5 Tips on Mindful Eating from the Cats
Like many people, I’ve spent a lot of time with my pets during this past year of the pandemic, and it’s highlighted even more how different their eating styles are. Pangea is an instinctive eater (I’m not sure if “mindful” applies to cats), whereas Fezzik will overeat pretty much any chance he gets.
And even though they’re cats, their behavior patterns have reminded me of some tips about mindful eating.
1: You won’t always eat the same amount
You might be in the habit of serving yourself a certain amount of food because that’s what you “normally” eat, and then you’re more likely to finish it because it’s on your plate.
When you’re more mindful, though, you consider how hungry you are before you start to eat and then only have as much as you need to satisfy yourself.
Pangea is a master of this. Sometimes she’ll have just a few pieces of food, sometimes a palmful. It’s quite a contrast to Fezzik, who will eat everything available.
2: You don’t have to eat the food just because it’s there
That leads me to my second point. Even if you do end up taking more food than you need – maybe you’re not as hungry as you thought, or you misjudged how filling it was, or you decide you want to save more room for dessert – you can still choose not to eat it all.
Similarly, if you’re bored or stressed, you might start rummaging through cabinets looking for something to eat. But when you’re being mindful, you’ll find another way to address those needs and won’t eat the food just because it’s there.
Pangea is also good at this. She has an automatic feeder that only operates for her, and I can leave it full of food because I know she won’t eat it unless she needs it. She’s also not motivated by treats.
Fezzik, on the other hand, is always interested in food - here's his not-so-subtle way of asking for more.
And if I don’t know where he is and want him to come out for some reason, I can shake the treat container, and he’ll come running.
3: You’ll have more energy when you don’t overeat as often
You’ve probably noticed that when you overeat, you feel sluggish. You’re more inclined to sit on the couch or perhaps take a nap than do anything energetic.
You might also be tempted to eat more, thinking that the extra food will give you energy, but that backfires. It just makes you more sleepy.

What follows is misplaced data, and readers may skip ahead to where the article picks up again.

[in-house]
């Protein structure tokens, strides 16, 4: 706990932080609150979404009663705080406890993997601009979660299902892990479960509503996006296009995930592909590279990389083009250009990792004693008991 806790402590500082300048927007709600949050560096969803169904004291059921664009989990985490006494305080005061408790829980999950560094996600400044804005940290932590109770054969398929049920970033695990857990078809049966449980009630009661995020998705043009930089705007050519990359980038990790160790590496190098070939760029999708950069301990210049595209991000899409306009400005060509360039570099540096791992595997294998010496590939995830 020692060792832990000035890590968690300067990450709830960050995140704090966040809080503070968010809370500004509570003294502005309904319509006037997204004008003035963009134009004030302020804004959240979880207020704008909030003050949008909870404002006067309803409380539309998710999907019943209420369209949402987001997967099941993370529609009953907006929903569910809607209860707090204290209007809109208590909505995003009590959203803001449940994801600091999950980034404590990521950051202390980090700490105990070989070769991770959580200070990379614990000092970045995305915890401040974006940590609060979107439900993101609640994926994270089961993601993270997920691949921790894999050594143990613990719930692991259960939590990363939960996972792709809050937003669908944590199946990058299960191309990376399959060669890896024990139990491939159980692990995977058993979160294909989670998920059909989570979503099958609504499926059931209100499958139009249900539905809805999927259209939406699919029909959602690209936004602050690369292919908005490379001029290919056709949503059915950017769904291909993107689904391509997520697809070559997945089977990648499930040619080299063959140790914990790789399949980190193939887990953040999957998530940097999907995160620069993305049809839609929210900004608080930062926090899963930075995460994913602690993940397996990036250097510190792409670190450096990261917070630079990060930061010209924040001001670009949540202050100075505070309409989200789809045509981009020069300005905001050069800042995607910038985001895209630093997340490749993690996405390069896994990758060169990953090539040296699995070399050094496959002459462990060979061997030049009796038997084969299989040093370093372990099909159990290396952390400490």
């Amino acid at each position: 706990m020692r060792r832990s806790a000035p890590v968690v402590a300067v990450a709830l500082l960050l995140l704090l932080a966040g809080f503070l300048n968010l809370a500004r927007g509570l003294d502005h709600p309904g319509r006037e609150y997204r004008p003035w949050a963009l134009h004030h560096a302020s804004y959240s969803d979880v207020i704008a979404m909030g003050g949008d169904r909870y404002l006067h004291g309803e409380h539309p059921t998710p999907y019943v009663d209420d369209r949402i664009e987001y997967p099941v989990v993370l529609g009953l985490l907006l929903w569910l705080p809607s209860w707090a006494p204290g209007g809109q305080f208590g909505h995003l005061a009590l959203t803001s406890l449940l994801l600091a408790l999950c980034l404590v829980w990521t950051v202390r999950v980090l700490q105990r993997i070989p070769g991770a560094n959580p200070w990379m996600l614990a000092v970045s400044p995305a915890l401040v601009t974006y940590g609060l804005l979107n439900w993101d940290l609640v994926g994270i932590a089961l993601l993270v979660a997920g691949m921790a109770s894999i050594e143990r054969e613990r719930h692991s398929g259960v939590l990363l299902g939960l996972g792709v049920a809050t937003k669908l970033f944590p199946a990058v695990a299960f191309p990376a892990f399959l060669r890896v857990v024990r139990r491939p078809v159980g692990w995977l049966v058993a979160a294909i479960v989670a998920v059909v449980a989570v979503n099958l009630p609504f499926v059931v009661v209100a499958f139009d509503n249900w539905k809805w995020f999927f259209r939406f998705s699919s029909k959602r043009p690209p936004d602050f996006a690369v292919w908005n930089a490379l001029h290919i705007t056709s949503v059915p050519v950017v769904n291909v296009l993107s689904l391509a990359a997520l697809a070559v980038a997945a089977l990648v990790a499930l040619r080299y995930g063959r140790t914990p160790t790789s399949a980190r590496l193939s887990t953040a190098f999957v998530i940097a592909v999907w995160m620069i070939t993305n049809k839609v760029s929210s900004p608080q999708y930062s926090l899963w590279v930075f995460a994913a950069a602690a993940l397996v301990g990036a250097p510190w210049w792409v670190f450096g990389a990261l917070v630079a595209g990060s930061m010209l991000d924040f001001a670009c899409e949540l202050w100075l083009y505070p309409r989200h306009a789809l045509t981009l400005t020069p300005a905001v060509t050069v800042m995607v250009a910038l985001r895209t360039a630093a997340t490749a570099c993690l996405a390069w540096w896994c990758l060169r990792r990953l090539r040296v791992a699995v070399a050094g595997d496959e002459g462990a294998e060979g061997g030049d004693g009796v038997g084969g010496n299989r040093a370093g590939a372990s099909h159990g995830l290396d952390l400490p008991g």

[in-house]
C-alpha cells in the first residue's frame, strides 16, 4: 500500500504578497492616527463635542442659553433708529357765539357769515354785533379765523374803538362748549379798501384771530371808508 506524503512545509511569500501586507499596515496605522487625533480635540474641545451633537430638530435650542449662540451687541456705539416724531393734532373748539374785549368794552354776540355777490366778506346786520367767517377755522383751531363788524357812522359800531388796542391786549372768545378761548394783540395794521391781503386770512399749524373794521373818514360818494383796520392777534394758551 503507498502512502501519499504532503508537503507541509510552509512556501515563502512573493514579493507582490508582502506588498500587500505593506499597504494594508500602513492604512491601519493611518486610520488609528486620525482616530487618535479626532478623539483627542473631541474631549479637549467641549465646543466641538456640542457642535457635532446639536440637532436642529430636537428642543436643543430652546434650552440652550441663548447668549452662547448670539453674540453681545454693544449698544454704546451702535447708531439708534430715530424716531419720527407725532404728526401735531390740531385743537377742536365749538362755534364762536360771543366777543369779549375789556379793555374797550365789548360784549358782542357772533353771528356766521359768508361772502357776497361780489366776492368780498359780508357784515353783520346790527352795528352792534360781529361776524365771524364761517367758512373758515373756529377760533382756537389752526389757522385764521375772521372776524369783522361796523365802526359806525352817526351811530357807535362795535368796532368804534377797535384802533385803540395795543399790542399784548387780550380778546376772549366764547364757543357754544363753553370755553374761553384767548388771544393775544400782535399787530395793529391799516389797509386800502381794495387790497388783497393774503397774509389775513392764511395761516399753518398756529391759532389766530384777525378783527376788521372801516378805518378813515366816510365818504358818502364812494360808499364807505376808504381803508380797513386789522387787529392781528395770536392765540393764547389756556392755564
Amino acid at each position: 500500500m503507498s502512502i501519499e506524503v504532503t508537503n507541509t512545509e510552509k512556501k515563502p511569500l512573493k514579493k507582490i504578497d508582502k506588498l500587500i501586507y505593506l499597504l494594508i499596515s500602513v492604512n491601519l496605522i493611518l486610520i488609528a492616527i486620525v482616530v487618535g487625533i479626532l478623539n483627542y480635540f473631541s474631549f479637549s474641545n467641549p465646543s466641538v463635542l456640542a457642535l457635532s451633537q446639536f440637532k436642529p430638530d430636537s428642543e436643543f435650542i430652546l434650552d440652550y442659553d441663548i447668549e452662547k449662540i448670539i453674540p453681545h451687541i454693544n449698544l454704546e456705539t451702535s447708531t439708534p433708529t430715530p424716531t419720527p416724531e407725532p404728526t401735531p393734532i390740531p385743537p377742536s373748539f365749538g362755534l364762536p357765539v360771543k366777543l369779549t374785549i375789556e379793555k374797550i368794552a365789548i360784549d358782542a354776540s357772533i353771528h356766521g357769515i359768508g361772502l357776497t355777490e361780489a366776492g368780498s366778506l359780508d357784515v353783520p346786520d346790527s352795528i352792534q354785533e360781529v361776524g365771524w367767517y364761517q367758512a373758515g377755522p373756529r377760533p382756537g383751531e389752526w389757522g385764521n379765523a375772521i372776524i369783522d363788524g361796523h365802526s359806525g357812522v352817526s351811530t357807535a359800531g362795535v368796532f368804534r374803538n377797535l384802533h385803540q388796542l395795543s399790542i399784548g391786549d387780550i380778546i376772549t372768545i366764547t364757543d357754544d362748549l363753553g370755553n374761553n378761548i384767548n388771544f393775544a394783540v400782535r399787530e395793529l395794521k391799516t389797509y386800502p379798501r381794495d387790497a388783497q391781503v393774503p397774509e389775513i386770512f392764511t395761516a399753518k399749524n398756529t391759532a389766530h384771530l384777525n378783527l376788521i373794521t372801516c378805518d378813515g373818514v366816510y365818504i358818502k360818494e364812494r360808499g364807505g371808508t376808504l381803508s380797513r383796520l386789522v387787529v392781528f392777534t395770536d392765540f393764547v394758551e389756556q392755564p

If you start eating more mindfully, though, you’ll likely notice an increase in energy. Suddenly you might find that you want to do something more than sit around the house.
I’ve seen this in Fezzik as well. He’s not eating more mindfully, but I have been trying to feed him a little less, and I’ve noticed an increase in his energy. He wants to play more and is generally more interested in what’s going on around him. Admittedly, sometimes this doesn’t turn out so well because he starts pestering Pangea, but at least she’s good at enforcing boundaries.
4: You might be hungry at odd times
When you start eating mindfully, you may also notice that your hunger rhythms change – or you might notice them in the first place. You could find that you’re not as hungry around the usual meal times, but you may want snacks at other times of the day.
You can adjust this a bit as you learn more about which foods keep you full for longer, but even then there could be days when you’re simply hungrier than others. This isn’t a bad thing, just something to be aware of.
I’ve noticed this with Pangea. Some mornings she eats more than others, and I don’t quite know why. She also eats more in the evening, which I assume is because cats are nocturnal.
5: You can find other fun things to do
Preparing food and eating can be a lot of fun, but you can certainly find other hobbies.
You might take up birdwatching or observing the local wildlife. Maybe you’re interested in gardening, or you want to try something active like running, hiking, or kayaking. Perhaps you want to be creative and write those stories you’ve been thinking about, or learn how to play guitar.
This applies to the cats, too. I’ve noticed that on days when I can have the patio door open, Fezzik is happy enough sitting by it to smell the fresh air, and watch all the birds and critters, that he doesn’t beg for food every time I step into the kitchen.
Many benefits to mindful eating
I sometimes wish I could teach Fezzik about mindful eating, rather than restricting his food, but so far I haven’t figured out how to do that.
Luckily, though, it’s something you can learn and practice, and if you do, you’ll notice some positive changes in your life. You’ll be more likely to eat only as much as you need, when you need it, and that in turn means you’ll have more energy to do the things you enjoy and even start some new things.
And when you do eat, you’ll enjoy the food even more – before you go on to the other things in your life.